Although the Pilot allows for many CAN messages to be configured, there are often downstream constraints (data logger memory or CAN licences etc) that make it advantageous to "squeeze" values into the smallest space possible. If you fail to match the possible range of input data to the limited range of the output (or receiver) then the resultant data can be confusing to diagnose. A simple example is shown below; the input data, green, is a sine wave centred on 250 ranging from 0 to 500. However, if we try to send that in a single byte the value will not have the higher bits and the resultant data (logged or otherwise) will suffer confusing transitions as shown by the red line below.
Solutions are given below.
Pilot and many sensors output distinct error values when no other data is available. Caution must be taken to make sure that the error is still unique after the bit-count has been reduced, as often the error value is placed at an extreme end of the source bit range e.g. for byte values it is common to use 254 or 255 to represent an error state. Sometimes the error value is still unique but may not easily resemble the original if you don't account for it. Error values are normally identifiable by staying at a fixed value for long periods.
If you have a sensor providing a range value in centimetres that can vary from 0cm to 400cm. This range is larger than be stored in a single byte. But if might not be of interest that someone is over 100cm away (i.e. they are not in arms reach) then you may use the maths Upper Limit. If you set the limit to 100 and then select Truncate you can treat 100 as a "out of range" value. You can now send this value as a single byte.
Sensors often use a decade multiplier to provide a value with one or more decimal point. A common example is body temperature - whole numbers do not give enough detail, you need at least tenths of a degree to be useful. So a common technique is for the sensor to send the number multiplied by ten or hundred. For example, the sensor may send 375 for 37.5C which could be sent as-is by the Pilot - but this requires 16 bits (8 bits topping out at 255). However, we are only interested in temperatures between 35C to 41C (getting anywhere near these is a medical emergency). If expressed as 350 to 450 then this is a range of 100 - we know 100 fits into a byte with plenty to spare. So one solution is to apply an offset of -350 so the output will vary between 0 to 100 and can be sent in a byte. The other end just needs to reverse the offset.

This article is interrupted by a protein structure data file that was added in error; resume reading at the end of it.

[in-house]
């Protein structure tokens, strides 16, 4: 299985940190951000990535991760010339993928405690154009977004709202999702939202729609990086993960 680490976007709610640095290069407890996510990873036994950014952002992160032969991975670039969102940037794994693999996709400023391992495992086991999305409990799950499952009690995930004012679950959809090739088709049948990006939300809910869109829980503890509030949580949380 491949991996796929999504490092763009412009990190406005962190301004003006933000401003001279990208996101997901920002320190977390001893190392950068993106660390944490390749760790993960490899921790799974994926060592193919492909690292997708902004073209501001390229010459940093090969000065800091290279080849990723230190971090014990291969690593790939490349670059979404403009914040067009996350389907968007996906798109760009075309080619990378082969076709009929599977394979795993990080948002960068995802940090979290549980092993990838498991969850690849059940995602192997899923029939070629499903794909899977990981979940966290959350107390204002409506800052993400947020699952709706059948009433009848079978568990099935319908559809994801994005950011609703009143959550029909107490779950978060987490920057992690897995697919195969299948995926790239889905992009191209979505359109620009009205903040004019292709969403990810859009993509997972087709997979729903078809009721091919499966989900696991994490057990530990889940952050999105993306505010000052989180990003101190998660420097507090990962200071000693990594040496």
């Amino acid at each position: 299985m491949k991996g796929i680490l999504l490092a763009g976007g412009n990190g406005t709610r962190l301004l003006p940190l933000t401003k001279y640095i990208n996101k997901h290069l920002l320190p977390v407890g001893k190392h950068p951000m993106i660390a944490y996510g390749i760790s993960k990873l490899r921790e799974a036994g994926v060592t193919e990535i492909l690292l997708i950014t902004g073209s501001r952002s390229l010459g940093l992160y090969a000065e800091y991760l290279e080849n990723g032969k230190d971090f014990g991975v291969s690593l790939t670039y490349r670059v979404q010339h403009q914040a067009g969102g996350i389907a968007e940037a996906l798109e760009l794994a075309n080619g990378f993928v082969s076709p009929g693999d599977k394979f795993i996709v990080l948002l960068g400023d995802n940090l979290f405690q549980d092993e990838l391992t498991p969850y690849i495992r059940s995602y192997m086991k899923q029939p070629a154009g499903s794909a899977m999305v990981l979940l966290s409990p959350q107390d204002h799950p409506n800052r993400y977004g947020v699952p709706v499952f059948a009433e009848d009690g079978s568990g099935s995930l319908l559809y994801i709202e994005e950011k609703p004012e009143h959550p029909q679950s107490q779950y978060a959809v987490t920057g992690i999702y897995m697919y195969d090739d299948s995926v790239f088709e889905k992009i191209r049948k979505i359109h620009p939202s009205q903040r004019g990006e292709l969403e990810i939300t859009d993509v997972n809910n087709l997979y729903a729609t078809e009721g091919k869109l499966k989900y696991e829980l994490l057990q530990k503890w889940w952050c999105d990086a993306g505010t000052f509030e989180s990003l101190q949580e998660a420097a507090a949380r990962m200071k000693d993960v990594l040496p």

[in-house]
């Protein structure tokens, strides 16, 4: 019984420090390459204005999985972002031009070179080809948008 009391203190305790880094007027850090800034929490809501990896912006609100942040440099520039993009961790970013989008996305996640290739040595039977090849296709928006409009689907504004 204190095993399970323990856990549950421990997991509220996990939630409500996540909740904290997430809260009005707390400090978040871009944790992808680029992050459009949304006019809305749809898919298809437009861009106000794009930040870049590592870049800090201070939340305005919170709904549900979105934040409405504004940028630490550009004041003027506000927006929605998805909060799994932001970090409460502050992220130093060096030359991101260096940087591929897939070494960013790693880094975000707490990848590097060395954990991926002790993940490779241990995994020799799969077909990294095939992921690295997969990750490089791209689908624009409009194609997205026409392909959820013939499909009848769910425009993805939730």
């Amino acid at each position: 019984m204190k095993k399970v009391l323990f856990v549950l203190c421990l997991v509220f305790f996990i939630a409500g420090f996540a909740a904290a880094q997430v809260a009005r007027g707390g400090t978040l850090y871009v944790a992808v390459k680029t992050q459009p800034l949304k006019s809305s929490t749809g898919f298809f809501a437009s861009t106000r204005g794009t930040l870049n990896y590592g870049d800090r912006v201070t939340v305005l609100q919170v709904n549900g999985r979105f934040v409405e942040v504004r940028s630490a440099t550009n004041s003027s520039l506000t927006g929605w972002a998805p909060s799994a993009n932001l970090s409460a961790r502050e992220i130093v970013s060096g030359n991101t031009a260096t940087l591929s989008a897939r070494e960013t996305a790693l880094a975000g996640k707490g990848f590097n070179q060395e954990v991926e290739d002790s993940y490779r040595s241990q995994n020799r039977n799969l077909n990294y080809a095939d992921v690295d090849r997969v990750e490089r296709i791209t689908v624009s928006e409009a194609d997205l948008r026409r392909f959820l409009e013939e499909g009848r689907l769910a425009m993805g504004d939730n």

Following on from using Offsets, if we were receiving a room temperature reading that is provided as a decade-multiplied value it might vary from 60 to 400 (i.e. 6C to 40C). The range is still larger than a byte so an offset can't help us. However, we can apply a divider of 10 as knowing the temperature to a whole degree may be accurate enough; 6 to 40 easily fits in a byte.
Reducing Byte Count
If a sensor reports a value as a 24 bit value, this can represent a value between 0 and 16777215 (224). If this digital value represents a 12 volt battery level then the accuracy would be around the microvolt level. If you only really need to know that the battery is fully charged then you could get away with reducing the value to 8 bits, which would still give a reading of steps of roughly 50millivolts. To do this you can just divide the value to a lower range accepting the loss of accuracy. The amount you divide by depends on all the limits but in order to reduce byte count the following table can be used.
|Divider||Input is 1 byte (8 bit)||Input is 2 bytes (16 bit)||Input is 3 bytes (24 bit)||Input is 4 bytes (32 bit)|
|Required output is 1 byte (8 bit)||Not Required||256||65536||16777216|
|Required output is 2 bytes (16 bit)||Not Required||Not Required||256||65536|
|Required output is 3 bytes (24 bit)||Not Required||Not Required||Not Required||256|
|Required output is 4 bytes (32 bit)||Not Required||Not Required||Not Required||Not Required|